Strategic thinking has as much to do with deciding what not to do as it does with deciding what to do. I’ve sat in literally hundreds of planning meetings where the discussion centered on what we should do to increase our success. I’ve seldom, if ever, heard a discussion on things we should not do.
The reality is that what you don’t do can contribute as much to your success as what you choose to do. When we do not strategize about the “don’t do” activities we end of doing them without any consideration of the cost.
Many of the costs are “opportunity costs;” when we are doing things we shouldn’t be doing we’re not doing things that we should. It’s at that point we use the always popular “time” excuse as in “we just don’t the time to do everything we planned to do.”
Well, you might if you stopped doing the things you didn’t plan to do.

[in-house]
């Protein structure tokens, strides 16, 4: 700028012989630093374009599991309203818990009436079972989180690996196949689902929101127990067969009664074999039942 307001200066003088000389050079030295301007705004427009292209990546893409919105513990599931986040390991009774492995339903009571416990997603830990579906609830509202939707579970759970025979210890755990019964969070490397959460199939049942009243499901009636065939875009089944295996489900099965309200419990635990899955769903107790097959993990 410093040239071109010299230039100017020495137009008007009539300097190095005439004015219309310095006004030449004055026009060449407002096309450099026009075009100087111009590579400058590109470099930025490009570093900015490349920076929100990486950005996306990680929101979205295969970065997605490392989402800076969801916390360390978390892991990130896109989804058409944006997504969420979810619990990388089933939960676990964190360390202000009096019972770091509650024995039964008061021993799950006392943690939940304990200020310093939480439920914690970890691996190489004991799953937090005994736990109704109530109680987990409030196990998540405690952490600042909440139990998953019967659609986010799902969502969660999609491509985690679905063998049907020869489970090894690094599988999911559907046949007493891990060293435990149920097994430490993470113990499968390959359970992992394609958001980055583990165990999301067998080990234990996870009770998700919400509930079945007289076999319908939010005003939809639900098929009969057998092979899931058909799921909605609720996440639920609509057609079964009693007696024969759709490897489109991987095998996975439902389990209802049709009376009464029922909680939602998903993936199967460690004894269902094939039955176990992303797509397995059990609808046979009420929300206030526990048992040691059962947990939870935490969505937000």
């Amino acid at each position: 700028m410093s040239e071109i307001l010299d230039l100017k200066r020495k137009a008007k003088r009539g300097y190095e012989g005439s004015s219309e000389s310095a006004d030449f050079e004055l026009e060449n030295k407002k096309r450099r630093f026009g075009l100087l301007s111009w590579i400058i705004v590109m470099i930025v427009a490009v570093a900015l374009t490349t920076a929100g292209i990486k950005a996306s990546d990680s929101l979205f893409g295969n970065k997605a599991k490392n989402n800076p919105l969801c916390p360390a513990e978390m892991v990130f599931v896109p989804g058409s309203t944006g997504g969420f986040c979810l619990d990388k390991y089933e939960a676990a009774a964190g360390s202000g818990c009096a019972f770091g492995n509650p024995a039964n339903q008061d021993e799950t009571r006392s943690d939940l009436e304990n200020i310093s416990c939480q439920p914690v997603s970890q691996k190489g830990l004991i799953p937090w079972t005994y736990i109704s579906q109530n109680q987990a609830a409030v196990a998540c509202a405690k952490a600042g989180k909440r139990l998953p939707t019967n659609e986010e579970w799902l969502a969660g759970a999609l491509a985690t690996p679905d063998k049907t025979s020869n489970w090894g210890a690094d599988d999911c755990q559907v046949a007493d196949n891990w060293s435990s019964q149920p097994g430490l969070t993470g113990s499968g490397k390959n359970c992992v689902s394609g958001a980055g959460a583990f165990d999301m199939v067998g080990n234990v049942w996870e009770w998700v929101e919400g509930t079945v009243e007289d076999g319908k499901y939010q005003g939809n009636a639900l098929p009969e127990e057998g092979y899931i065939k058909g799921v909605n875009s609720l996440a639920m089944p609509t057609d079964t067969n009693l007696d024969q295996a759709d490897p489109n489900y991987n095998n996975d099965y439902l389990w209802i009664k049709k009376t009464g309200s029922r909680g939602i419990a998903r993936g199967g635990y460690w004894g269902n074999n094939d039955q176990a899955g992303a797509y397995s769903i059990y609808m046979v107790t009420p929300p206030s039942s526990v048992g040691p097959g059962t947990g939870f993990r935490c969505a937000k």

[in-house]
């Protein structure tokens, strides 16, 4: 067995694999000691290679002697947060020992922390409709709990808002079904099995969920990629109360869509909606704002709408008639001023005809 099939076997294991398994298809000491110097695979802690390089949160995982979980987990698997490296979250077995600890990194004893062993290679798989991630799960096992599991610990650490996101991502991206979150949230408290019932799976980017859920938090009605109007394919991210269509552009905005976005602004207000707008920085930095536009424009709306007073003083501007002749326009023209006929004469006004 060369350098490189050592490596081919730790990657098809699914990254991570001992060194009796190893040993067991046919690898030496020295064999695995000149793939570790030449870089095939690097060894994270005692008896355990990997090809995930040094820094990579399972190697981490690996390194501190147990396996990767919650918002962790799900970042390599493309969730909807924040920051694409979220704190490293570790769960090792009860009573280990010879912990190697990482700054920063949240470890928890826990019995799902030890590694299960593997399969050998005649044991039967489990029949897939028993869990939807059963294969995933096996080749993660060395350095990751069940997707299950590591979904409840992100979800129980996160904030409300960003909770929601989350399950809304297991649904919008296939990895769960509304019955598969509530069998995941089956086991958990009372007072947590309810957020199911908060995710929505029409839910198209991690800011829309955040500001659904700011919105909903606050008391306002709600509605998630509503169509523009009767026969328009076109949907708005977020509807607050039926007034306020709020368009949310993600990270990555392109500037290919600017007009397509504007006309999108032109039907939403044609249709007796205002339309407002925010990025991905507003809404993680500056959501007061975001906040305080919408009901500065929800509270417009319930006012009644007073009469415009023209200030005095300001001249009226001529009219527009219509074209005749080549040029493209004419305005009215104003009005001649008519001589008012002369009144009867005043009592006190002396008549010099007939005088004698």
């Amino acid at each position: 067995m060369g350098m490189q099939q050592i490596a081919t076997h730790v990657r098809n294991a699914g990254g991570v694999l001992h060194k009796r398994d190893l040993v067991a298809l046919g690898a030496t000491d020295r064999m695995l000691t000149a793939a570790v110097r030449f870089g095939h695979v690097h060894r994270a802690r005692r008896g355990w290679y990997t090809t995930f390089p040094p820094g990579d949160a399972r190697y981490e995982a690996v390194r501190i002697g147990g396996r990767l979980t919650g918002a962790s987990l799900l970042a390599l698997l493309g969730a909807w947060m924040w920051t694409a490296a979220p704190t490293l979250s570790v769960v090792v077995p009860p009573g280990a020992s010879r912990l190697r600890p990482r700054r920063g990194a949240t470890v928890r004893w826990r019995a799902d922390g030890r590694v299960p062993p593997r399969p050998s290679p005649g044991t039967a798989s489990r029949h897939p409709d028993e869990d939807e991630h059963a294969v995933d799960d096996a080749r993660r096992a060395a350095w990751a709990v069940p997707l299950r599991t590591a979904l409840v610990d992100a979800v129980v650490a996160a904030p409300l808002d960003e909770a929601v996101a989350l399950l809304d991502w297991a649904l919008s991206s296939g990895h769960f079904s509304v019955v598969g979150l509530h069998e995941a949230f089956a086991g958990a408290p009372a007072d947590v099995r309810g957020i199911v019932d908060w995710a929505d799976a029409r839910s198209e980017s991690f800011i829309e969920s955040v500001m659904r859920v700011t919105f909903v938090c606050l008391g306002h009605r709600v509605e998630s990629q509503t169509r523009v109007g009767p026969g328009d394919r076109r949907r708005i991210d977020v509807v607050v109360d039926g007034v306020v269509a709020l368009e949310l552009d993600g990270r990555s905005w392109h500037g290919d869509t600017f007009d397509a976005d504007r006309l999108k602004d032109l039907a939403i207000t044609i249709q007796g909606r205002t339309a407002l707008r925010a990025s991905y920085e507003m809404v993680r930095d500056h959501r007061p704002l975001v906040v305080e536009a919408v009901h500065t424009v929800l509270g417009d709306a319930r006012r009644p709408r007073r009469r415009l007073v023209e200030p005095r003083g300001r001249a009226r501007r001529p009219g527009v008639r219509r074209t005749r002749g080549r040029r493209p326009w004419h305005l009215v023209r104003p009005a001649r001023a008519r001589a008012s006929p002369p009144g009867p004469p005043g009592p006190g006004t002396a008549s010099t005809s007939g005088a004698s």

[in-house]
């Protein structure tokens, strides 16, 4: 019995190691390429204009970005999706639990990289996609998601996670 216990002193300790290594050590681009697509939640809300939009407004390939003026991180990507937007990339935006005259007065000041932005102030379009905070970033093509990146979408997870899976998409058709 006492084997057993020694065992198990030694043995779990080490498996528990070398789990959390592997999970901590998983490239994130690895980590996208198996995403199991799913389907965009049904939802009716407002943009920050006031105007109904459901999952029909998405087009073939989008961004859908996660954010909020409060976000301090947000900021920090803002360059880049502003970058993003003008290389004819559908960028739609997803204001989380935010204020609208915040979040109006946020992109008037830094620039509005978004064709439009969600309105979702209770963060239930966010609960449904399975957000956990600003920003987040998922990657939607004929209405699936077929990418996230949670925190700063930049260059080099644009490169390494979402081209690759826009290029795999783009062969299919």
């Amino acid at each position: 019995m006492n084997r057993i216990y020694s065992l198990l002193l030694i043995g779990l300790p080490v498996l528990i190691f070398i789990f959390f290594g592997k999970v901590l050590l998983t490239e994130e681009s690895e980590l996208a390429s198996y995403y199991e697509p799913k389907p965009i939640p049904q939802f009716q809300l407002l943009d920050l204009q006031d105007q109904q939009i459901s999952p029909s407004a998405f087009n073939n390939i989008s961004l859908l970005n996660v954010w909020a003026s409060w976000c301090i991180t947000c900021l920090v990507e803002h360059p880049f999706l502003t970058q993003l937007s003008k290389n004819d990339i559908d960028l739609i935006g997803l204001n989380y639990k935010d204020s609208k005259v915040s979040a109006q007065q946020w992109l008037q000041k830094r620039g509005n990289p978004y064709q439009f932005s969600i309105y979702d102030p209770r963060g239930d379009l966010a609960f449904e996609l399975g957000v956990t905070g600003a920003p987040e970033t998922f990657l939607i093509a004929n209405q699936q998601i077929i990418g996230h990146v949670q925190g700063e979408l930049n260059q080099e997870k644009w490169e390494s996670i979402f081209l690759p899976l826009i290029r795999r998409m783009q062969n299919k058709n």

Authentic leaders understand the difference between the “need to do” things and the “nice to do” things and they work hard at NOT doing the nice to do until the need to do things are complete.
The real challenge is, and this is a big one for me, the “nice to do” things are usually easier and more fun to do than the “need to do.” Because the “nice” things are indeed nice we can fool ourselves into thinking we’ve accomplished something when in fact we’ve skipped over something we had planned to do.
While doing the “nice” thing might even be productive in some way truly effective leaders know it probably wasn’t the most productive thing they could have done.
If you want to improve your productivity, and your level of success then stop yourself every now and then and ask, “is this the most productive thing I could be doing at this very moment?” If you’re like me you will likely be shocked at how often your answer is NO!
The answer to that question may not always tell you what to do but it will certainly help you understand what not to do.